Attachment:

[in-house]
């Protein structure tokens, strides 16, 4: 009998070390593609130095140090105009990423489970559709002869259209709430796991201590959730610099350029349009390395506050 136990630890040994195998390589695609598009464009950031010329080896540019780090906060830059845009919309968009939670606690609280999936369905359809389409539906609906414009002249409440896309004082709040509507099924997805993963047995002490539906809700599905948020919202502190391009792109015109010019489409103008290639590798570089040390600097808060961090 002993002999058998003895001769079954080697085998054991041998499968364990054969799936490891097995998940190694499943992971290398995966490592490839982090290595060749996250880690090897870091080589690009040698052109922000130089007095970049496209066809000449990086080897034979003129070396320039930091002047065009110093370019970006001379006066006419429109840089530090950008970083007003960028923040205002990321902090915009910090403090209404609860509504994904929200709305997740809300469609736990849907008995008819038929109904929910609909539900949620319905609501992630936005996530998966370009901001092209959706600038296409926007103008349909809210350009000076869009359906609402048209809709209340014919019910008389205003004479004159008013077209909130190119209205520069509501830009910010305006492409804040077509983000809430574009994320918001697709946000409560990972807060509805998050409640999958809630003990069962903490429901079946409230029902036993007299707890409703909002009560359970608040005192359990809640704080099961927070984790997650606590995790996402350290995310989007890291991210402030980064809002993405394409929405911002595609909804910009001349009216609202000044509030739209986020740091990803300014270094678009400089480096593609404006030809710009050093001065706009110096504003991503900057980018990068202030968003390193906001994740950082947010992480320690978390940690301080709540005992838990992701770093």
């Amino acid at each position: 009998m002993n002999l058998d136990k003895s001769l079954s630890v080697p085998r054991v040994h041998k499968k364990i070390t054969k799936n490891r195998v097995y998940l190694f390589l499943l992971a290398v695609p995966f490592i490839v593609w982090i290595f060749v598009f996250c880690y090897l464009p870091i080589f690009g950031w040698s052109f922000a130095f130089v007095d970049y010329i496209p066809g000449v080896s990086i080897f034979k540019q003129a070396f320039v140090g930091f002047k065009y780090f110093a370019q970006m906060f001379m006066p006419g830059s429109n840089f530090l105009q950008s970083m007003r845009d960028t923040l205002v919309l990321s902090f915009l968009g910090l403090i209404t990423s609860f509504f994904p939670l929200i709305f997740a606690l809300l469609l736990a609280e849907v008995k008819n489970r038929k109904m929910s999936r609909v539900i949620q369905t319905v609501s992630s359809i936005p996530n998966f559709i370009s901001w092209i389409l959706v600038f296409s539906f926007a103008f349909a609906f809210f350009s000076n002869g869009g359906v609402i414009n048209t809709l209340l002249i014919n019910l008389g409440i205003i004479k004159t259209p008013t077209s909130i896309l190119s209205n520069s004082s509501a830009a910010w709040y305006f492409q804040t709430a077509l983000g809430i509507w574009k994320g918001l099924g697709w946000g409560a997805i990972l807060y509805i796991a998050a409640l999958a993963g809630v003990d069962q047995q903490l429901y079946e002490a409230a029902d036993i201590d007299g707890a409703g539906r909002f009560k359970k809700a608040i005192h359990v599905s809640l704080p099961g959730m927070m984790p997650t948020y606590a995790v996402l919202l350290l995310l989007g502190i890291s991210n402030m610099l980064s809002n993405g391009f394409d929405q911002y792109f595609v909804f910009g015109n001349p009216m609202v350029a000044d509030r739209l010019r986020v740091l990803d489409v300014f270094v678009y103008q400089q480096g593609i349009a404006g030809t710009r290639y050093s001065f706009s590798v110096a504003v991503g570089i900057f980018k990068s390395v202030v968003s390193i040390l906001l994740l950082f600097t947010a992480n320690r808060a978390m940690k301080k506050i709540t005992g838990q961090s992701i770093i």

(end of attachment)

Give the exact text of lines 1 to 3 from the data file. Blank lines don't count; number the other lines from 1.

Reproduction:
[in-house]
């Protein structure tokens, strides 16, 4: 009998070390593609130095140090105009990423489970559709002869259209709430796991201590959730610099350029349009390395506050 136990630890040994195998390589695609598009464009950031010329080896540019780090906060830059845009919309968009939670606690609280999936369905359809389409539906609906414009002249409440896309004082709040509507099924997805993963047995002490539906809700599905948020919202502190391009792109015109010019489409103008290639590798570089040390600097808060961090 002993002999058998003895001769079954080697085998054991041998499968364990054969799936490891097995998940190694499943992971290398995966490592490839982090290595060749996250880690090897870091080589690009040698052109922000130089007095970049496209066809000449990086080897034979003129070396320039930091002047065009110093370019970006001379006066006419429109840089530090950008970083007003960028923040205002990321902090915009910090403090209404609860509504994904929200709305997740809300469609736990849907008995008819038929109904929910609909539900949620319905609501992630936005996530998966370009901001092209959706600038296409926007103008349909809210350009000076869009359906609402048209809709209340014919019910008389205003004479004159008013077209909130190119209205520069509501830009910010305006492409804040077509983000809430574009994320918001697709946000409560990972807060509805998050409640999958809630003990069962903490429901079946409230029902036993007299707890409703909002009560359970608040005192359990809640704080099961927070984790997650606590995790996402350290995310989007890291991210402030980064809002993405394409929405911002595609909804910009001349009216609202000044509030739209986020740091990803300014270094678009400089480096593609404006030809710009050093001065706009110096504003991503900057980018990068202030968003390193906001994740950082947010992480320690978390940690301080709540005992838990992701770093």
């Amino acid at each position: 009998m002993n002999l058998d136990k003895s001769l079954s630890v080697p085998r054991v040994h041998k499968k364990i070390t054969k799936n490891r195998v097995y998940l190694f390589l499943l992971a290398v695609p995966f490592i490839v593609w982090i290595f060749v598009f996250c880690y090897l464009p870091i080589f690009g950031w040698s052109f922000a130095f130089v007095d970049y010329i496209p066809g000449v080896s990086i080897f034979k540019q003129a070396f320039v140090g930091f002047k065009y780090f110093a370019q970006m906060f001379m006066p006419g830059s429109n840089f530090l105009q950008s970083m007003r845009d960028t923040l205002v919309l990321s902090f915009l968009g910090l403090i209404t990423s609860f509504f994904p939670l929200i709305f997740a606690l809300l469609l736990a609280e849907v008995k008819n489970r038929k109904m929910s999936r609909v539900i949620q369905t319905v609501s992630s359809i936005p996530n998966f559709i370009s901001w092209i389409l959706v600038f296409s539906f926007a103008f349909a609906f809210f350009s000076n002869g869009g359906v609402i414009n048209t809709l209340l002249i014919n019910l008389g409440i205003i004479k004159t259209p008013t077209s909130i896309l190119s209205n520069s004082s509501a830009a910010w709040y305006f492409q804040t709430a077509l983000g809430i509507w574009k994320g918001l099924g697709w946000g409560a997805i990972l807060y509805i796991a998050a409640l999958a993963g809630v003990d069962q047995q903490l429901y079946e002490a409230a029902d036993i201590d007299g707890a409703g539906r909002f009560k359970k809700a608040i005192h359990v599905s809640l704080p099961g959730m927070m984790p997650t948020y606590a995790v996402l919202l350290l995310l989007g502190i890291s991210n402030m610099l980064s809002n993405g391009f394409d929405q911002y792109f595609v909804f910009g015109n001349p009216m609202v350029a000044d509030r739209l010019r986020v740091l990803d489409v300014f270094v678009y103008q400089q480096g593609i349009a404006g030809t710009r290639y050093s001065f706009s590798v110096a504003v991503g570089i900057f980018k990068s390395v202030v968003s390193i040390l906001l994740l950082f600097t947010a992480n320690r808060a978390m940690k301080k506050i709540t005992g838990q961090s992701i770093i």